Dots & Matter – Art & Science

I have been teaching Family Inventors’ Lab – a STEAM enrichment class for ages 3 – 6 – for seven years now, including last year online. My colleagues have been teaching Creative Arts Lab for decades, including last year online. This year, we are offering an Online Art & Science Lab which blends the two classes. Merging them is leading to some really fun mixes of ideas.

Our first lesson was an art lesson on Dots. During class, we talked about the first most basic element of a drawing or a painting – when you make that one dot mark on your paper. We talked about making little dots, big dots, different colors of dots, dots far apart or clustered close together. Dots as a random design, or dots to make a picture of something. We talked a little about how a ballpoint pen may make a tiny dot, a crayon or marker a bigger dot, a fat paintbrush makes an even bigger dot. Another fun extension would be to take a paintbrush soaked in watercolor and touch it to porous paper (or a q-tip dipped in liquid watercolor and touched to a coffee filter) and watch the color wick outwards, making the dot bigger and bigger.

After class, I offered two video extensions of the learning, which are both called Pointillism for Kids. This one talks a little about pointillism and shows several artworks – the speaking style / level is a little mature for our kids, but it would be fine for a parent and child to watch together where the parent could help point things out in the video… then it has a suggested artwork where the child traces their arm to make a tree trunk, and then uses colorful dots to make a fall foliage tree. This video is long but has a nice slow pacing, so the child can just work along as they watch it it. The artist shows how to use dots to make a scene, and how if you put different colors of dots near each other (like red and yellow) it can create a color blending as that part of the page appears orange.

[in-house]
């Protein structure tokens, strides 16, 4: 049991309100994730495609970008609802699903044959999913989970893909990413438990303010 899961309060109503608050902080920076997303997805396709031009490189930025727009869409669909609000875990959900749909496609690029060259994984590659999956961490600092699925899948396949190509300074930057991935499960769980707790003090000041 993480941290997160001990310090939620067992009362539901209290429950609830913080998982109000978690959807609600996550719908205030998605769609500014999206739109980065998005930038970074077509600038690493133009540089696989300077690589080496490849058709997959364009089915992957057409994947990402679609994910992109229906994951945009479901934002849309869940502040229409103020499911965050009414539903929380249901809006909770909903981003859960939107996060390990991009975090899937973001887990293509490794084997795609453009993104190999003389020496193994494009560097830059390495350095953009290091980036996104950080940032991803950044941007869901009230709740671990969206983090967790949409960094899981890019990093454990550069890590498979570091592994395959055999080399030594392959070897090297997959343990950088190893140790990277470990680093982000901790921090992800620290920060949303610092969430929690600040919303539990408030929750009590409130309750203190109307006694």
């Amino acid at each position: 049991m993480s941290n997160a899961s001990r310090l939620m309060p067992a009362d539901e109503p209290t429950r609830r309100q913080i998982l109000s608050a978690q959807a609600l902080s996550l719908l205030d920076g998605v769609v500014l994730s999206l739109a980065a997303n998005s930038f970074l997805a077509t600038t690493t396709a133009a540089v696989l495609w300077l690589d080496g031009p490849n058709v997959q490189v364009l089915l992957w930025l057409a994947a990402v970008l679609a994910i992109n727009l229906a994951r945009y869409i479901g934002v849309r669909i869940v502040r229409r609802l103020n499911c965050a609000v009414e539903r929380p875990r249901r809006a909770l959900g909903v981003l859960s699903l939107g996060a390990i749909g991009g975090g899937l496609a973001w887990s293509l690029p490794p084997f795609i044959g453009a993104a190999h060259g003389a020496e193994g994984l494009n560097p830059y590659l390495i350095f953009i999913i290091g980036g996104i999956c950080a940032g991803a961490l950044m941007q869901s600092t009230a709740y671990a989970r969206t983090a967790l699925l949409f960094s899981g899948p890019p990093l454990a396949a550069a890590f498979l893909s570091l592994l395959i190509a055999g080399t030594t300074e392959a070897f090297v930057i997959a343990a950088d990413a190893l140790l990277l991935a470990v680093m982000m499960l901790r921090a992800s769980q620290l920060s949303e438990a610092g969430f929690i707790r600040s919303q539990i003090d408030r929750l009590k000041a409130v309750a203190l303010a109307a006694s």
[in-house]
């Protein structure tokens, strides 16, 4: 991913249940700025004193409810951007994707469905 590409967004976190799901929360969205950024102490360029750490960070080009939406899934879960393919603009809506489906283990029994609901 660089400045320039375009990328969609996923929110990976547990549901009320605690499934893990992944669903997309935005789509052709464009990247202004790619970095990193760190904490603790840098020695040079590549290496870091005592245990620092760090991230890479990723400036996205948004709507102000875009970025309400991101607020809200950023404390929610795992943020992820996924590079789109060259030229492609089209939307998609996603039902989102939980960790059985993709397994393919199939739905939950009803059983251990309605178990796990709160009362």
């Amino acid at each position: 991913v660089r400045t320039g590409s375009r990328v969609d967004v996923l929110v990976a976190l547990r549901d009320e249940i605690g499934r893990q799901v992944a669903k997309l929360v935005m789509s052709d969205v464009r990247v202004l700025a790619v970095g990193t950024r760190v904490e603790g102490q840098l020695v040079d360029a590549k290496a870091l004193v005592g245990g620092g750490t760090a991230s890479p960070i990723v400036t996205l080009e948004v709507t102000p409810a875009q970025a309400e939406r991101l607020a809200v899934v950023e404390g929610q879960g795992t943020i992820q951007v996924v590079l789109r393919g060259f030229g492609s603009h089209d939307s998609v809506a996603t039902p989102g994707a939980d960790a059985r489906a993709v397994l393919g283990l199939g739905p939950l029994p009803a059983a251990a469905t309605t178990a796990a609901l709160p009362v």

The pointillism videos illustrate the idea that with LOTS of dots all added together, we can make a more complex art work.

Our science topic for the second week will be matter – the idea that little tiny bits (atoms) make up everything we see around us. This video is a nice transition between the two ideas, as it talks about how many atoms you can find in the tip of a pencil. Atoms: the Building Blocks of Matter:

More Cool Stuff about Dots

We read the book The Dot by Peter Reynolds. Here is a video of the story. (Or here’s a video where you can see the words of the story, if you want to read along.)

Here is a video of the author, Peter Reynolds, talks kids through a drawing activity making art from dots. And here is a song with motions to go along with the book.

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